(7) At a state level, the cost of living in New York State is becoming obscene. NYS is in competition with 49 other states and over 100 different countries for business. How does this state hope to compete effectively with such a dysfunctional state government, high taxes (and what do we get for those taxes?), high cost of living, and a crumbling infrastructure. Meanwhile, Albany fiddles while Rome burns. The Empire State is a mere shadow of its former self.

Those are the big ones, and there are many more issues facing us that Congress or the state have failed to address. Politicians today lack the will to act, and the electorate is so fed up (and probably apathetic) that many don’t even bother to vote. If we don’t vote, then we get the kind of government we deserve.

The Republicans had a majority in both houses of Congress for 12 years, and a Republican president for 6 of those years. What did they accomplish? Very little. The Republicans blew it, and so the Democrats took over both houses (the electorate spoke this time).

What have the Democrats done so far? Play partisan politics and engage in payback (the Gonzalez affair). So once again, partisan politics takes precedence over conducting the people’s business and tackling the critical issues facing this country. It’s easy to criticize the President’s handling of the war in Iraq, but it’s a lot harder to actually do something to solve the tough issues listed above. I’m not saying the war in Iraq isn’t important, but compared to the longer term risks of not addressing these other issues now, the war is comparatively less important. For example, if we had implemented a good energy policy 20 or 30 years ago, we might not even be in Iraq today.

Politicians have a God-given responsibility, and they aren’t meeting it. We elected them to represent our interests, and they are not doing so. Politicians of both parties and at all levels of government are controlled by special interest groups. Next election, vote the bums out! If the incumbents keep getting voted out, maybe they’ll get the message and actually start doing something constructive. Also, I suggest you write or email your various representatives to express your opinion on a subject that is important to you, and let them know you’re watching. When they get enough correspondence on a topic, they do take notice. If they continue to be in the pockets of special interest groups and continue to engage in partisan politics, vote the bums out! Our representatives are elected to represent us, the people, not the party. You don’t do your job, you’re fired!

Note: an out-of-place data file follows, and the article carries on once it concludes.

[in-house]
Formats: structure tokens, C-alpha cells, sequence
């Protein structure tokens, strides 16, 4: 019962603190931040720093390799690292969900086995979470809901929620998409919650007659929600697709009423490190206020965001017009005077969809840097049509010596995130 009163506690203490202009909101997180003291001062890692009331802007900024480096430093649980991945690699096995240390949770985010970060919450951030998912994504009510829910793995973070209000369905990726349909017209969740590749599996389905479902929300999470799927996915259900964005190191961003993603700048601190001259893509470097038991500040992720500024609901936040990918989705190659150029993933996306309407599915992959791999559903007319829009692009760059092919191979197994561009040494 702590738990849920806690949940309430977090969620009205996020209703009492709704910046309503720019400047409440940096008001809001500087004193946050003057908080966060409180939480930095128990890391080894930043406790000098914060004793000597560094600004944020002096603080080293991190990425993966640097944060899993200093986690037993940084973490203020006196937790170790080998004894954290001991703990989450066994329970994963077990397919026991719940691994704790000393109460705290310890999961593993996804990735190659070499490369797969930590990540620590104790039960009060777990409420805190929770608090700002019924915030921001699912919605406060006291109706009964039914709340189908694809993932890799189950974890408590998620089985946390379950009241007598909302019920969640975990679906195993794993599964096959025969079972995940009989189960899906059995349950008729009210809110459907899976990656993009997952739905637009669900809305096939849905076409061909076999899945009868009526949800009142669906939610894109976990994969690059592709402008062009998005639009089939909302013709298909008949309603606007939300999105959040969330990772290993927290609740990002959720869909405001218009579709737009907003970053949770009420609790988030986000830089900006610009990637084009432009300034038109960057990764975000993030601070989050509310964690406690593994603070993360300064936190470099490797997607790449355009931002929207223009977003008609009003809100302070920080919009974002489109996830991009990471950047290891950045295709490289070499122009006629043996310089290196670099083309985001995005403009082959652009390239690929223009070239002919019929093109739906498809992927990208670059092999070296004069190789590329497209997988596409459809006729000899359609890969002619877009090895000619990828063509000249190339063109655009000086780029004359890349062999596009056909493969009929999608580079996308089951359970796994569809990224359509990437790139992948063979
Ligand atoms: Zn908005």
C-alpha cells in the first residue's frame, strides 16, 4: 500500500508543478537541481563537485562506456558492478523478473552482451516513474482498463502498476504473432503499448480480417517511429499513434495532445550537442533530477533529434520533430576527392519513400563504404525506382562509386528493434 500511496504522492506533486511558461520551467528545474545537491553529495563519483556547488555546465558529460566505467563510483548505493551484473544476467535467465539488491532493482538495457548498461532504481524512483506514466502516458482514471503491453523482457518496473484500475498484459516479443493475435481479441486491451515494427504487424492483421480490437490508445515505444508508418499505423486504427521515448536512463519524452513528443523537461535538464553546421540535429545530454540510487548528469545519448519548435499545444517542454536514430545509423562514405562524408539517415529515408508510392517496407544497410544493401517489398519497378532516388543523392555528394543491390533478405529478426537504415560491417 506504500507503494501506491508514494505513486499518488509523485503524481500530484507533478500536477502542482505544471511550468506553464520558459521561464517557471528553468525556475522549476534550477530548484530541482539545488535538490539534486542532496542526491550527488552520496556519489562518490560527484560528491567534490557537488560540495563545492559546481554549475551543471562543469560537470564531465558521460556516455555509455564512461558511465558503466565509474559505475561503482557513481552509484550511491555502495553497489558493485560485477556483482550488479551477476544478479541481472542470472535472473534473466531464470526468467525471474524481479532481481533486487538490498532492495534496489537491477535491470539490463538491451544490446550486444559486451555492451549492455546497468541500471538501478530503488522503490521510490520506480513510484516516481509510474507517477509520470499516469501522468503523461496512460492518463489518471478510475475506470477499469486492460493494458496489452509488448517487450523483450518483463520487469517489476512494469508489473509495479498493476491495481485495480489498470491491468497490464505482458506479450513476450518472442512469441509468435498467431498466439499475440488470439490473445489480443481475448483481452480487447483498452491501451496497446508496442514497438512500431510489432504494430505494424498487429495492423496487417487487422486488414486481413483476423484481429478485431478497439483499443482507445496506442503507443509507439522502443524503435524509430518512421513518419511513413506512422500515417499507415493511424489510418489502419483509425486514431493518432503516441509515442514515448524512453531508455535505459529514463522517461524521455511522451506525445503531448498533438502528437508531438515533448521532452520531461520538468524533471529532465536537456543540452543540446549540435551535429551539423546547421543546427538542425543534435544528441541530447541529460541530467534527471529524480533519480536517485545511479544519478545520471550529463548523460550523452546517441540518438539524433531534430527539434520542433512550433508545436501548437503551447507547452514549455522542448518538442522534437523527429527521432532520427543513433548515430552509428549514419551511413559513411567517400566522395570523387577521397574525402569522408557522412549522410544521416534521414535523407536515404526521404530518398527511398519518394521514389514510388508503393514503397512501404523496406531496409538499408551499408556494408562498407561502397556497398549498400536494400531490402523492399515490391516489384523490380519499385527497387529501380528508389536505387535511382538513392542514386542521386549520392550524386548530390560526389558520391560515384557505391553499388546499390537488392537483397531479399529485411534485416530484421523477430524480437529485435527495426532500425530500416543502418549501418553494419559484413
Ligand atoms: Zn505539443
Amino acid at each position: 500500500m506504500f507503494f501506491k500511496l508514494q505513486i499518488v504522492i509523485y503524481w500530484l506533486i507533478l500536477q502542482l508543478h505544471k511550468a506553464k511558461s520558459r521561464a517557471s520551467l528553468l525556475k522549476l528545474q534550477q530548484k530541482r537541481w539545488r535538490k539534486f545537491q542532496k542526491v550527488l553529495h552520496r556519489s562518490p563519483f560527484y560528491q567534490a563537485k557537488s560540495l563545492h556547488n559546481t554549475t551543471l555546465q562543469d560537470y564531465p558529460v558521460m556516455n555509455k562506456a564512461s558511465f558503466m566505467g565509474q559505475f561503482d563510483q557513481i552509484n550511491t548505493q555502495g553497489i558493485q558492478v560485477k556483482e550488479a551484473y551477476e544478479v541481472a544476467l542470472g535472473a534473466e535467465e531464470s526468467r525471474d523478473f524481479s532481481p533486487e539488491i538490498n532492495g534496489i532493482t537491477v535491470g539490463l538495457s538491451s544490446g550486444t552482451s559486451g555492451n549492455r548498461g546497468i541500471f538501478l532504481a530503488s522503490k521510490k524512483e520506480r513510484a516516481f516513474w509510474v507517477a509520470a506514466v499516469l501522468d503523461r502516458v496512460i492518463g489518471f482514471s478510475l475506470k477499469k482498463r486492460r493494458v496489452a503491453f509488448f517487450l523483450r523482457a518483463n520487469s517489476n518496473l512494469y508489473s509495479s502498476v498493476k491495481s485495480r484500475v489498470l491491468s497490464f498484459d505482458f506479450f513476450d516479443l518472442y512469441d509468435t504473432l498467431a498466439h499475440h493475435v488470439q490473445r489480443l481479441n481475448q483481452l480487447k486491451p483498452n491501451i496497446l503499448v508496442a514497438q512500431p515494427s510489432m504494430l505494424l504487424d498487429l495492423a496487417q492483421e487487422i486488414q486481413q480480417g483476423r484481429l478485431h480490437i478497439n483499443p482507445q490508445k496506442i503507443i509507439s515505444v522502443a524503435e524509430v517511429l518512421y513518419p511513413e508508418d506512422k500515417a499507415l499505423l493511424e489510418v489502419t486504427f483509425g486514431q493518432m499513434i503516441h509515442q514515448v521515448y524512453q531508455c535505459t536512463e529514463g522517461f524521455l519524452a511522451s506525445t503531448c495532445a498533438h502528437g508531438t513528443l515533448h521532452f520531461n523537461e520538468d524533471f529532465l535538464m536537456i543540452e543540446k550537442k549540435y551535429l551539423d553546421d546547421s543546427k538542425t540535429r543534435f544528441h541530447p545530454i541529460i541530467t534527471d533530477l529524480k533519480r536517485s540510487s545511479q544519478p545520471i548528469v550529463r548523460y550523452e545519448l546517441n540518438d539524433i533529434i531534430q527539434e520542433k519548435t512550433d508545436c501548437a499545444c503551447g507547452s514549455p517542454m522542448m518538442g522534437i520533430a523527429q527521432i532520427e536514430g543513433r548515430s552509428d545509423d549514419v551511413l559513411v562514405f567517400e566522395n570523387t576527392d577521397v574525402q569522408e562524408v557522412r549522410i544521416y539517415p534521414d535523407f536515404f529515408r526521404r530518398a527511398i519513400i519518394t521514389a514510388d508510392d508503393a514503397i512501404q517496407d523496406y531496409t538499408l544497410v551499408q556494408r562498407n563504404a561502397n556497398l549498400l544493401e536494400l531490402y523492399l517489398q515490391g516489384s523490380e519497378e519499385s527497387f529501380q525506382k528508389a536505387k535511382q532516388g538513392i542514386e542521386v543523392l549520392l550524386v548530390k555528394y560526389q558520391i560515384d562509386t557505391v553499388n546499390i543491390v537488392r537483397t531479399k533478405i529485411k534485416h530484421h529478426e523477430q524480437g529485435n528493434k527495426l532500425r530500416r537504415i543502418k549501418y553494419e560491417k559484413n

Climate Change

Al Gore notwithstanding, man’s impact on climate change is still open to debate by a fair number of people. Unfortunately, calamitous predictions on the part of some have called into question the scientific validity of the many claims regarding climate change. We as a people have become immune to these “sky is falling” doom-sayers (remember the Club of Rome predictions in the 1960s?) Again, with all the hype and heavy breathing on the subject, we need to clear the air (if you’ll pardon the pun). Let me make a few points on the subject for your consideration:

As a guiding principle for this discussion, I believe, as somebody coming from a Judeo-Christian perspective, that God has given humans responsibility over the earth, as we read in these two passages from the creation accounts in Genesis:

Genesis 1:26 (NRSV):
Then God said, “Let us make humankind in our image, according to our likeness; and let them have dominion over the fish of the sea, and over the birds of the air, and over the cattle, and over all the wild animals of the earth, and over every creeping thing that creeps upon the earth.”

Genesis 2:19-20 (NRSV):
So out of the ground the Lord God formed every animal of the field and every bird of the air, and brought them to the man to see what he would call them; and whatever the man called every living creature, that was its name. The man gave names to all cattle, and to the birds of the air, and to every animal of the field; but for the man there was not found a helper as his partner.

Notice that God asked the man (Adam) to name the animals. Naming someone or something in ancient times indicated control (or “dominion”) over that person or thing. Regardless of how you might view the creation story, the message God is communicating through it is clear: humans have been given stewardship over the earth (“stewardship” means responsibility for taking care of something for somebody else). With this “dominion” over the earth and everything in it comes responsibility. In this regard, humans have failed miserably.

Some thoughts regarding the issue of carbon emissions:

Carbon emissions result primary from burning fossil fuels: oil, gas, and coal. These resources are non-renewable. Once we run out, they are gone. The earth does not have an endless supply. By continuing to use non-renewable resources in such a profligate manner, we are stealing from future generations, which will look back at us and rightfully ask, “What were they thinking?”

Carbon emissions pollute the air. The more we pollute, the unhealthier the air we breathe becomes. Do we want our children and grandchildren taking into their little bodies such filth? Asthma and other ailments have increased significantly over the past 30-40 years, and I strongly suspect environmental causes are responsible for many of these (air, water, and land pollution).